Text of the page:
From Sylvia Plath’s poetry to Francis Bacon’s paintings, from the Saw franchise to Yoko Ono’s performance art, Nelson’s nuanced exploration across the artistic landscape ultimately offers a model of how one might balance strong ethical convictions with an equally strong appreciation for work that tests the limits of taste, taboo, and permissibility.
Though books of criticism don't normally break through to mass audiences, there are certain tomes, like John Berger's Ways of Seeing or Susan Sontag's On Photography, that have managed to seep into public consciousness. It's clear that The Art of Cruelty intends to be this kind of book. In between her serious blocks of research, Nelson pauses to synthesize, inject humor and often speak directly to the reader as if he or she were part of a fiery conversation over dinner rather than an anonymous page turner. Her one-liners are sparkling ... The Art of Cruelty is not a book for the squeamish or even the passive reader. It will upset and confuse, and even delight at times. It's a lean-forward experience, and in its most transcendent moments, reading it can feel like having the best conversation of your life. It's not an easy text to dive into, but once begun it's difficult to ignore.
Maggie Nelson has her laments about violent representations, but in The Art of Cruelty she refreshingly aims them largely up the cultural ladder, at the fine arts, literature, theater — even poetry ... This is an important and frequently surprising book. By reframing the history of the avant-garde in terms of cruelty, and contesting the smugness and didacticism of artist-clinicians like the notorious Viennese Actionist Hermann Nitsch and other heirs of Sade and Artaud, Nelson is taking on modernism’s (and postmodernism’s) most cherished tenets ... Nelson’s opinions can be quirky and hard to square with one another, but they never fail to be interesting, quite some accomplishment in what could have been a free-form ramble through the mires of someone else’s aesthetic preoccupations ... Hopping like a jackrabbit between genres and media, including forays into the swamps of pop culture, Nelson is strongest when at her most rageful, writing with controlled fury at the anti-intellectualism and crassness of the present ... Occasionally I felt an urge to protest these rather balletic leaps, but Nelson, who is also a poet, is such a graceful writer that I finally just sat back and enjoyed the show.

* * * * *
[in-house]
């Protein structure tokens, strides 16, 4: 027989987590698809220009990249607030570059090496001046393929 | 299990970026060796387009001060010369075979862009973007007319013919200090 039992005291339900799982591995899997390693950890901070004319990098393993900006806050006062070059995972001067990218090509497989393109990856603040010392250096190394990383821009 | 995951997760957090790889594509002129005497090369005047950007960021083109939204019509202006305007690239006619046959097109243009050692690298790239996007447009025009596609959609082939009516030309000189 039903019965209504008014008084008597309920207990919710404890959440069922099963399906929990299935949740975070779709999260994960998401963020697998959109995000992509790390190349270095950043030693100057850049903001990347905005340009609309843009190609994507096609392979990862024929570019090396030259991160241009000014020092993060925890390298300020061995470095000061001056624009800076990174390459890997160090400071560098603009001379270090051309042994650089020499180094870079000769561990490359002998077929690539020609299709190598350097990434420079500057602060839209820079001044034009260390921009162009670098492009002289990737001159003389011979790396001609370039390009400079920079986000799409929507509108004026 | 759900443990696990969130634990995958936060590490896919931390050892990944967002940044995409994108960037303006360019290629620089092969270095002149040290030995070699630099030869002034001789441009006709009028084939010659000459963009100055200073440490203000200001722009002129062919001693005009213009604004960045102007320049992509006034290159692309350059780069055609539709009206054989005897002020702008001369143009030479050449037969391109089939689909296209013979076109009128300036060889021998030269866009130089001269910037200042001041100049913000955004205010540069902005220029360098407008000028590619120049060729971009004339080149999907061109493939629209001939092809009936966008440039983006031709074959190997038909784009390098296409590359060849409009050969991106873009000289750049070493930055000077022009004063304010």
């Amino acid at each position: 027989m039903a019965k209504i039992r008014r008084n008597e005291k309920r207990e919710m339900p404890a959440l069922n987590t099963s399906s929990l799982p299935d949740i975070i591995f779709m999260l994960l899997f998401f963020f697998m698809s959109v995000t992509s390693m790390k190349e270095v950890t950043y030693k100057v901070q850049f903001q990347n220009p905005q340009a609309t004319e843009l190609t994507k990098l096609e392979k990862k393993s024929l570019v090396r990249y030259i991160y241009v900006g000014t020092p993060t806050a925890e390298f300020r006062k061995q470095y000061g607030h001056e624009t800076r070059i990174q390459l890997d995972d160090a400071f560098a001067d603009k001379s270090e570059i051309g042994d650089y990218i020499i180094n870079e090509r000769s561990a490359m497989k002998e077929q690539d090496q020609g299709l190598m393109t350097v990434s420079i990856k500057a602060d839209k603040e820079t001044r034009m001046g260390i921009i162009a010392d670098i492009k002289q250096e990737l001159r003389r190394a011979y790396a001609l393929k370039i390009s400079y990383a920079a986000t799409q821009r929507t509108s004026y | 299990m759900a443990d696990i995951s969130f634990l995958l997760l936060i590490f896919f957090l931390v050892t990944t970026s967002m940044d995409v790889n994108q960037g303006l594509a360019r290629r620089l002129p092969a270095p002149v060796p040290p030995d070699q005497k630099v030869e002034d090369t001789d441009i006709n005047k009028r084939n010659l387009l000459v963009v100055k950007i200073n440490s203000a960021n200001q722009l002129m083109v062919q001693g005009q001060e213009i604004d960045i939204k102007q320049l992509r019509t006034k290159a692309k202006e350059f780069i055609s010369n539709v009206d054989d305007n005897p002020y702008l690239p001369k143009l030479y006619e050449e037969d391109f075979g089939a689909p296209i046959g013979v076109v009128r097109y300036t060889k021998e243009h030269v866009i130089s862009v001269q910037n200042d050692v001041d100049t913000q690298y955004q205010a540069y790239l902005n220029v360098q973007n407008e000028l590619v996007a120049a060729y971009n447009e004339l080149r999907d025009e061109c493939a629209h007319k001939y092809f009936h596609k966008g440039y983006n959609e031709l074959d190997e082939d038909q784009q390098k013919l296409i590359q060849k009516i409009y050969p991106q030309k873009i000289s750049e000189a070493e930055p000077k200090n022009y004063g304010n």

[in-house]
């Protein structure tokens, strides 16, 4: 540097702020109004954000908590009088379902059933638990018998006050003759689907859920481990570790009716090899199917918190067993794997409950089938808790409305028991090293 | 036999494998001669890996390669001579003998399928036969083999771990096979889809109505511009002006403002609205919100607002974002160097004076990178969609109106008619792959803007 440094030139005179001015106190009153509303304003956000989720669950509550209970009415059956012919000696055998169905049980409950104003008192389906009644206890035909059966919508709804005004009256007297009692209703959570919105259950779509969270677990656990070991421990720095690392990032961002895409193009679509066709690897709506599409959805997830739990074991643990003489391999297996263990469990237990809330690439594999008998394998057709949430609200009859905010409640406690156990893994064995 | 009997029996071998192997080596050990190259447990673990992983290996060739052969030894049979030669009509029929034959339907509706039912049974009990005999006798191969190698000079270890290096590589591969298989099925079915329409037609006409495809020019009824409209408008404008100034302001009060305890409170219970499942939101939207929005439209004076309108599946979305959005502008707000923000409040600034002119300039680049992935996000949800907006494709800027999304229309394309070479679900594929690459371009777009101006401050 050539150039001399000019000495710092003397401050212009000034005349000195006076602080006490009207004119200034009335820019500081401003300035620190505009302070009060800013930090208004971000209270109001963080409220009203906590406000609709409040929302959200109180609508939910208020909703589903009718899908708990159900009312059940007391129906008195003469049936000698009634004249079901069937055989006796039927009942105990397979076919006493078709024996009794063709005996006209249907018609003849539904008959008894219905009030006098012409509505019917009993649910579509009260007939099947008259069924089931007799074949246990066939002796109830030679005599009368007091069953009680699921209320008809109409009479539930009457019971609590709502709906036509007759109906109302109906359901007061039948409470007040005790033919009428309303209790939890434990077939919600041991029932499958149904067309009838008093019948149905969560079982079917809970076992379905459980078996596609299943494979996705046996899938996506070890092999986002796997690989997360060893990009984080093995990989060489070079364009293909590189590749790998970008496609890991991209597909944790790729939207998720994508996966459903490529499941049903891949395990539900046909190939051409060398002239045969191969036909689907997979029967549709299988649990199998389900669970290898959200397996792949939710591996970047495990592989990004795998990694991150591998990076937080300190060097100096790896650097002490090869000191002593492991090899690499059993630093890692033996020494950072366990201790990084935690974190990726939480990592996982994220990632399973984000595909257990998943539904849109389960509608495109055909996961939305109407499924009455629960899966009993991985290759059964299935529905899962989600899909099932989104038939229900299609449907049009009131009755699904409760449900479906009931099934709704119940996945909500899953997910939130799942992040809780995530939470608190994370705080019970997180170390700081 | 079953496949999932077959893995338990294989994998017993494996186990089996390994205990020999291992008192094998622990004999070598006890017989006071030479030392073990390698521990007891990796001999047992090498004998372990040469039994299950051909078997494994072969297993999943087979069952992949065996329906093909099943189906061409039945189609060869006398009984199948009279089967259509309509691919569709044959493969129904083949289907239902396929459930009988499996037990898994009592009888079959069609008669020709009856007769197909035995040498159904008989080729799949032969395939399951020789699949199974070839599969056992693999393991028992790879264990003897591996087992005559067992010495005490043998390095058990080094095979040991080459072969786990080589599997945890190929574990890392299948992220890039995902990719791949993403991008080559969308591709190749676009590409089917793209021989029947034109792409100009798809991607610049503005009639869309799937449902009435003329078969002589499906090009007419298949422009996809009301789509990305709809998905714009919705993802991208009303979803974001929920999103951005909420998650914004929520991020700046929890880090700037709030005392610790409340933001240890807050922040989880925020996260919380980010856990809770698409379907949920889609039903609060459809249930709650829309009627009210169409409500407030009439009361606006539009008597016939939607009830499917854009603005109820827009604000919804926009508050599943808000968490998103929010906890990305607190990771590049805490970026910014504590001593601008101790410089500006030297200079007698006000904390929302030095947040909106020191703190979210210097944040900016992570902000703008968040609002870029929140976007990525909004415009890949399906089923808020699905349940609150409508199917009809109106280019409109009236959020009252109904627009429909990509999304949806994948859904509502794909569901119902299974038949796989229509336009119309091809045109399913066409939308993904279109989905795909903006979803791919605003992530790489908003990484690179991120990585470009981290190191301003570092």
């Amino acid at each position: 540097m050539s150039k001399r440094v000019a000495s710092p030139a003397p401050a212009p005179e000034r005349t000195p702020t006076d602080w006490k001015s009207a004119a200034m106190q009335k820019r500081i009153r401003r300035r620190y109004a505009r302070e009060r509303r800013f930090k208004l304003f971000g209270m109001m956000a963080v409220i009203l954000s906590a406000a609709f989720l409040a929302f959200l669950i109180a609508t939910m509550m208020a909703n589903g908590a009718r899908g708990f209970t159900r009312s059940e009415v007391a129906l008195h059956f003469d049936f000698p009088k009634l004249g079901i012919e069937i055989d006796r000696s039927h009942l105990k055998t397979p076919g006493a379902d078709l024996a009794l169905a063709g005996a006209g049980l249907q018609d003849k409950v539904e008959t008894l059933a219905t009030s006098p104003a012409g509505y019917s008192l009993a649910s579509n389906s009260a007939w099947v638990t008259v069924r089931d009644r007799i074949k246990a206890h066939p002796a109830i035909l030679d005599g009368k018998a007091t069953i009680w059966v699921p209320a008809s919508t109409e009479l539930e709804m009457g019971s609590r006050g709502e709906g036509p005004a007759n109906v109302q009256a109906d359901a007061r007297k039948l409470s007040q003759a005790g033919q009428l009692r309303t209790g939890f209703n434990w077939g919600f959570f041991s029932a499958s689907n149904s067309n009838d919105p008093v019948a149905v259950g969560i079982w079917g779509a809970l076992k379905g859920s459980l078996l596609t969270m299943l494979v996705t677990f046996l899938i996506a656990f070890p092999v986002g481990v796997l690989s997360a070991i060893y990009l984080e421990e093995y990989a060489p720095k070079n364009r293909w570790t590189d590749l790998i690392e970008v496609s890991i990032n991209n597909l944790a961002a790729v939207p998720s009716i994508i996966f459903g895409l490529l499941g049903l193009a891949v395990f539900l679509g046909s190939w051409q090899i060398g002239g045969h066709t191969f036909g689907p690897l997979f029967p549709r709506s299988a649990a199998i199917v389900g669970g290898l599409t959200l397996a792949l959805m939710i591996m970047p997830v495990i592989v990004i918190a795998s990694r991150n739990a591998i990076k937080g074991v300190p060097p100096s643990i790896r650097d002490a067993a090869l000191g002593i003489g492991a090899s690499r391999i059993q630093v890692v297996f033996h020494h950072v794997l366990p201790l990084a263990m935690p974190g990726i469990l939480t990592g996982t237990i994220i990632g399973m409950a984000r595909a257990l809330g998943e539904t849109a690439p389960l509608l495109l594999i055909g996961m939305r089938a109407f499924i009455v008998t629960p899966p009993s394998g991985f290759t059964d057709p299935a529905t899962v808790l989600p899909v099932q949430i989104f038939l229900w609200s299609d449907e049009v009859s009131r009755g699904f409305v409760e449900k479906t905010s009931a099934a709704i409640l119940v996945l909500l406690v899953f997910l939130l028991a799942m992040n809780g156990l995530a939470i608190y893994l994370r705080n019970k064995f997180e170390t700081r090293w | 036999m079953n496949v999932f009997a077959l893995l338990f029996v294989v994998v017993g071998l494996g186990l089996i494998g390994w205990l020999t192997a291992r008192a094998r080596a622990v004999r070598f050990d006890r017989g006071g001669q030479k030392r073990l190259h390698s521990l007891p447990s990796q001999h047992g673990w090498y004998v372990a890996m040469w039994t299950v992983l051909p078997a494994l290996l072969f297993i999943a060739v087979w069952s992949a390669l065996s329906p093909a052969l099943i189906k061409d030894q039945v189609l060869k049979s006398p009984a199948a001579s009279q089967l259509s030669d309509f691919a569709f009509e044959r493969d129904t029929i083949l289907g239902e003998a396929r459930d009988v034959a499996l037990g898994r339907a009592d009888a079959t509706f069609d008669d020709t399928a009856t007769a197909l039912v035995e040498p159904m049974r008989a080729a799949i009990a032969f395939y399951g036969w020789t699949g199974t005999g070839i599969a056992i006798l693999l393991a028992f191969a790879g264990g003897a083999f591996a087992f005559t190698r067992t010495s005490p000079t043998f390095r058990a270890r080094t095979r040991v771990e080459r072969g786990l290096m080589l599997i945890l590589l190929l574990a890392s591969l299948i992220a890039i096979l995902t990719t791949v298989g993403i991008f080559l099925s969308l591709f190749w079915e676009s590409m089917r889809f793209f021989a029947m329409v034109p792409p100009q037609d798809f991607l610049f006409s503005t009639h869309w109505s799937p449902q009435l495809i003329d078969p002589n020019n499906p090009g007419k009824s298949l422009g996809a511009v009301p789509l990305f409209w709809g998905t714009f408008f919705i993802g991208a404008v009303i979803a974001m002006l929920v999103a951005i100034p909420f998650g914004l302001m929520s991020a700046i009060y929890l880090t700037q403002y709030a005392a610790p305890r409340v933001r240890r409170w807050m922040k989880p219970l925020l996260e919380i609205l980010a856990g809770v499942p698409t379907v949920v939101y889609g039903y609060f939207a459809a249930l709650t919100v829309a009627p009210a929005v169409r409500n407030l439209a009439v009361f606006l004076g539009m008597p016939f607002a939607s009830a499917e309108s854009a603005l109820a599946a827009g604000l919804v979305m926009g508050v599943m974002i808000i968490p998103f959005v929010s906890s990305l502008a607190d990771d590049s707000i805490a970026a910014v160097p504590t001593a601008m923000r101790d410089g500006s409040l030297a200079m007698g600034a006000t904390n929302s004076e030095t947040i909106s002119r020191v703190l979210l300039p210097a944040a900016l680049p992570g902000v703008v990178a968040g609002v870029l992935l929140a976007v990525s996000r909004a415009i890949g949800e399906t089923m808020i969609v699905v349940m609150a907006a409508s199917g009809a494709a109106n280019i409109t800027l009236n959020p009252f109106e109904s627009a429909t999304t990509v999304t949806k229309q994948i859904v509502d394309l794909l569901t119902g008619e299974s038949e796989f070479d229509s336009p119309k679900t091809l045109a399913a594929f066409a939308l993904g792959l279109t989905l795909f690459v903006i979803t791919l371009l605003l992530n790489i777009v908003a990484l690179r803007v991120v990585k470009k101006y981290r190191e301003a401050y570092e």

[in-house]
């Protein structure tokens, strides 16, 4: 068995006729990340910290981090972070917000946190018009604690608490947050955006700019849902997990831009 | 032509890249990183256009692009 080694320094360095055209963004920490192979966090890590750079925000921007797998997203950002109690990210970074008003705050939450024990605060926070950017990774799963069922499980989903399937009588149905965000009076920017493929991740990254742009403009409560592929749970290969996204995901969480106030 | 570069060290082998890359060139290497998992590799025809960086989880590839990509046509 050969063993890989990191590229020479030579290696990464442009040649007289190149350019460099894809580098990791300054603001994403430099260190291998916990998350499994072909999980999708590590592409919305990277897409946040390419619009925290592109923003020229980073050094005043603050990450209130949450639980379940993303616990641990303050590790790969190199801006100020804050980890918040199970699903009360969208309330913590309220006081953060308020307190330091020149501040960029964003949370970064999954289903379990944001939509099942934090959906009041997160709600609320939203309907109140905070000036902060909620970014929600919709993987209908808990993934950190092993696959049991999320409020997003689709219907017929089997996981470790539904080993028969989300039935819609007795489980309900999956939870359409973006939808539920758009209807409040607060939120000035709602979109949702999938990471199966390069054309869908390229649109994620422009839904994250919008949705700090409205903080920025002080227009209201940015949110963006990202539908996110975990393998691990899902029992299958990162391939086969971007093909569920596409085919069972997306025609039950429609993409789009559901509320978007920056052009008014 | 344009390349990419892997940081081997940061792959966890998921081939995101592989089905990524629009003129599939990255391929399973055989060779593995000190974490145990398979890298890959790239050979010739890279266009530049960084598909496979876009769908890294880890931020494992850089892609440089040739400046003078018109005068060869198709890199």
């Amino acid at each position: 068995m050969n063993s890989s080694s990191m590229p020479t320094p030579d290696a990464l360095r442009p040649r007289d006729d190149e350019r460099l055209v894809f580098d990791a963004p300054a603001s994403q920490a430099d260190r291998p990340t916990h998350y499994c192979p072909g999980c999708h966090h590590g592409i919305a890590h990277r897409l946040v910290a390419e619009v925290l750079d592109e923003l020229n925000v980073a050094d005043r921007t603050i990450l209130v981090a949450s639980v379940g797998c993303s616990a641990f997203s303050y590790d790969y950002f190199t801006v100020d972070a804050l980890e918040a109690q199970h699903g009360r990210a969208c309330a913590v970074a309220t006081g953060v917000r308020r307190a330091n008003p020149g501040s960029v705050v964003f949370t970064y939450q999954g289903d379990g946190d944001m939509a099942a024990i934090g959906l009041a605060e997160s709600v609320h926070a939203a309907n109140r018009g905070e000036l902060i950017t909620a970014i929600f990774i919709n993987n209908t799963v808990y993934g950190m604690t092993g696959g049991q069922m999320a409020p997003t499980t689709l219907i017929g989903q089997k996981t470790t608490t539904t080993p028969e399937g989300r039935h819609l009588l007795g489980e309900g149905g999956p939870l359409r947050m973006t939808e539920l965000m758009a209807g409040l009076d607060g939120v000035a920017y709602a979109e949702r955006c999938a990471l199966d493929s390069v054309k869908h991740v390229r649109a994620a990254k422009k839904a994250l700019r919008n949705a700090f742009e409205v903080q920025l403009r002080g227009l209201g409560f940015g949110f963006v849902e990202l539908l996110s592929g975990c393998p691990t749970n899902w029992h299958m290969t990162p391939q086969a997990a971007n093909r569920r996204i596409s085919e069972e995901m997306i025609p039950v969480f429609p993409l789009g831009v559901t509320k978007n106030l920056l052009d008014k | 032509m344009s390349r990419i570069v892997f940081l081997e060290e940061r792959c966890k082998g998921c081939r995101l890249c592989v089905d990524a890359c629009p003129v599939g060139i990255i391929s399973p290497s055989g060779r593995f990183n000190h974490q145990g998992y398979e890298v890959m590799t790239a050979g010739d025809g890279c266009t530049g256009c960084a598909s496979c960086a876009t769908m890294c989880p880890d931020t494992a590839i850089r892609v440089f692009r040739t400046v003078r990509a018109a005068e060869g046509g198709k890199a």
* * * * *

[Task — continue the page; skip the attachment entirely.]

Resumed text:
Her open-mindedness toward questions of catharsis and its demands is what makes her book so fascinating. Her inability to offer anything like consistent answers to the questions she poses is what makes it so frustrating ... Nelson’s aim is to encourage her readers to suspend, at least for a few moments, whatever repulsion they may feel toward depictions of cruelty and toward artists who use them to explore the human capacity for cruelty, in order to appreciate the efforts to lead us into unfamiliar territory. But since emotions and perceptions vary so much from one person to another, her approach is inevitably highly subjective. Though Nelson occasionally ventures into theory, The Art of Cruelty is best read as a record of one person’s reactions to an impressive number of exposures to works of art, both familiar and esoteric. And in the end, perhaps an idiosyncratically personal account reveals the inescapable contradictions and tensions in the enterprise better than any tidy analysis could.